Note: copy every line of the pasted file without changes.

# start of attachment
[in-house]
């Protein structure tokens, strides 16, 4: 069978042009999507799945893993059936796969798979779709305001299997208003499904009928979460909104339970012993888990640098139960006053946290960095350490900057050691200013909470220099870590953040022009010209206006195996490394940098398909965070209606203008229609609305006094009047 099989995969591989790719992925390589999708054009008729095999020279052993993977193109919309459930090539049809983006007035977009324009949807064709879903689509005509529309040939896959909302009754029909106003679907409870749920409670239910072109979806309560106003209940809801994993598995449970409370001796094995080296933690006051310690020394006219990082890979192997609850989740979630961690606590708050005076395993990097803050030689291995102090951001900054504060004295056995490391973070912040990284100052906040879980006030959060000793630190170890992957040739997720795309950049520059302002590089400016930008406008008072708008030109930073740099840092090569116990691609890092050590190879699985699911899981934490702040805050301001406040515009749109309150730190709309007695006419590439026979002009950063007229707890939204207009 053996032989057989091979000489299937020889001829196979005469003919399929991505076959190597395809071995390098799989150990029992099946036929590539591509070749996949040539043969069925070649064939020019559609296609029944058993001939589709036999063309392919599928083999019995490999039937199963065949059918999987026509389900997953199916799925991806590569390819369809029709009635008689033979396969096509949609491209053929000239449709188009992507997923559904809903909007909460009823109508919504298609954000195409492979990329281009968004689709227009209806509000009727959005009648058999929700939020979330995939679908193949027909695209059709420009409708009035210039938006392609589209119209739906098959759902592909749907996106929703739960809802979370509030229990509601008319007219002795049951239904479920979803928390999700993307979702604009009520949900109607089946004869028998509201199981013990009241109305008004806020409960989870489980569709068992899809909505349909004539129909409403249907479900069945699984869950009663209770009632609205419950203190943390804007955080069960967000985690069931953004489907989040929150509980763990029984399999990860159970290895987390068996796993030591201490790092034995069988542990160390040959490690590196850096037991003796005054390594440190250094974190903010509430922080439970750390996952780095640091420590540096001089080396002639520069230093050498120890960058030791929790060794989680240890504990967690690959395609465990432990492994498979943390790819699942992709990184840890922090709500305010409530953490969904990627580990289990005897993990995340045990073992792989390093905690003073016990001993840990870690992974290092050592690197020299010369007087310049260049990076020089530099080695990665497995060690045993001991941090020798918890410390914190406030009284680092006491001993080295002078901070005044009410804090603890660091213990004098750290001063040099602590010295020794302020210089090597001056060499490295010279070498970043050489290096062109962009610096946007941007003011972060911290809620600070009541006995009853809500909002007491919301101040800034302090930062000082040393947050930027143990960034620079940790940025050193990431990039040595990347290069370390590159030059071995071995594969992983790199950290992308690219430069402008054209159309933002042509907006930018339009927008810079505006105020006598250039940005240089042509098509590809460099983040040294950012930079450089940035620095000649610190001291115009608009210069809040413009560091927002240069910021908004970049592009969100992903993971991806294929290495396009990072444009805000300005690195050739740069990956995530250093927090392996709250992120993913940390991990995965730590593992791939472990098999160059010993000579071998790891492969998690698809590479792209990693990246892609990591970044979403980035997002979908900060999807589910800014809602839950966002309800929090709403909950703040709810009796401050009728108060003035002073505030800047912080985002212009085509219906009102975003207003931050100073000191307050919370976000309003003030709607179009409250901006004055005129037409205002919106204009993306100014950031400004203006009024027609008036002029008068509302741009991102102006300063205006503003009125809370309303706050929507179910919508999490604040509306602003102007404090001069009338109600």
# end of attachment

[in-house]
């Protein structure tokens, strides 16, 4: 069978042009999507799945893993059936796969798979779709305001299997208003499904009928979460909104339970012993888990640098139960006053946290960095350490900057050691200013909470220099870590953040022009010209206006195996490394940098398909965070209606203008229609609305006094009047 099989995969591989790719992925390589999708054009008729095999020279052993993977193109919309459930090539049809983006007035977009324009949807064709879903689509005509529309040939896959909302009754029909106003679907409870749920409670239910072109979806309560106003209940809801994993598995449970409370001796094995080296933690006051310690020394006219990082890979192997609850989740979630961690606590708050005076395993990097803050030689291995102090951001900054504060004295056995490391973070912040990284100052906040879980006030959060000793630190170890992957040739997720795309950049520059302002590089400016930008406008008072708008030109930073740099840092090569116990691609890092050590190879699985699911899981934490702040805050301001406040515009749109309150730190709309007695006419590439026979002009950063007229707890939204207009 053996032989057989091979000489299937020889001829196979005469003919399929991505076959190597395809071995390098799989150990029992099946036929590539591509070749996949040539043969069925070649064939020019559609296609029944058993001939589709036999063309392919599928083999019995490999039937199963065949059918999987026509389900997953199916799925991806590569390819369809029709009635008689033979396969096509949609491209053929000239449709188009992507997923559904809903909007909460009823109508919504298609954000195409492979990329281009968004689709227009209806509000009727959005009648058999929700939020979330995939679908193949027909695209059709420009409708009035210039938006392609589209119209739906098959759902592909749907996106929703739960809802979370509030229990509601008319007219002795049951239904479920979803928390999700993307979702604009009520949900109607089946004869028998509201199981013990009241109305008004806020409960989870489980569709068992899809909505349909004539129909409403249907479900069945699984869950009663209770009632609205419950203190943390804007955080069960967000985690069931953004489907989040929150509980763990029984399999990860159970290895987390068996796993030591201490790092034995069988542990160390040959490690590196850096037991003796005054390594440190250094974190903010509430922080439970750390996952780095640091420590540096001089080396002639520069230093050498120890960058030791929790060794989680240890504990967690690959395609465990432990492994498979943390790819699942992709990184840890922090709500305010409530953490969904990627580990289990005897993990995340045990073992792989390093905690003073016990001993840990870690992974290092050592690197020299010369007087310049260049990076020089530099080695990665497995060690045993001991941090020798918890410390914190406030009284680092006491001993080295002078901070005044009410804090603890660091213990004098750290001063040099602590010295020794302020210089090597001056060499490295010279070498970043050489290096062109962009610096946007941007003011972060911290809620600070009541006995009853809500909002007491919301101040800034302090930062000082040393947050930027143990960034620079940790940025050193990431990039040595990347290069370390590159030059071995071995594969992983790199950290992308690219430069402008054209159309933002042509907006930018339009927008810079505006105020006598250039940005240089042509098509590809460099983040040294950012930079450089940035620095000649610190001291115009608009210069809040413009560091927002240069910021908004970049592009969100992903993971991806294929290495396009990072444009805000300005690195050739740069990956995530250093927090392996709250992120993913940390991990995965730590593992791939472990098999160059010993000579071998790891492969998690698809590479792209990693990246892609990591970044979403980035997002979908900060999807589910800014809602839950966002309800929090709403909950703040709810009796401050009728108060003035002073505030800047912080985002212009085509219906009102975003207003931050100073000191307050919370976000309003003030709607179009409250901006004055005129037409205002919106204009993306100014950031400004203006009024027609008036002029008068509302741009991102102006300063205006503003009125809370309303706050929507179910919508999490604040509306602003102007404090001069009338109600």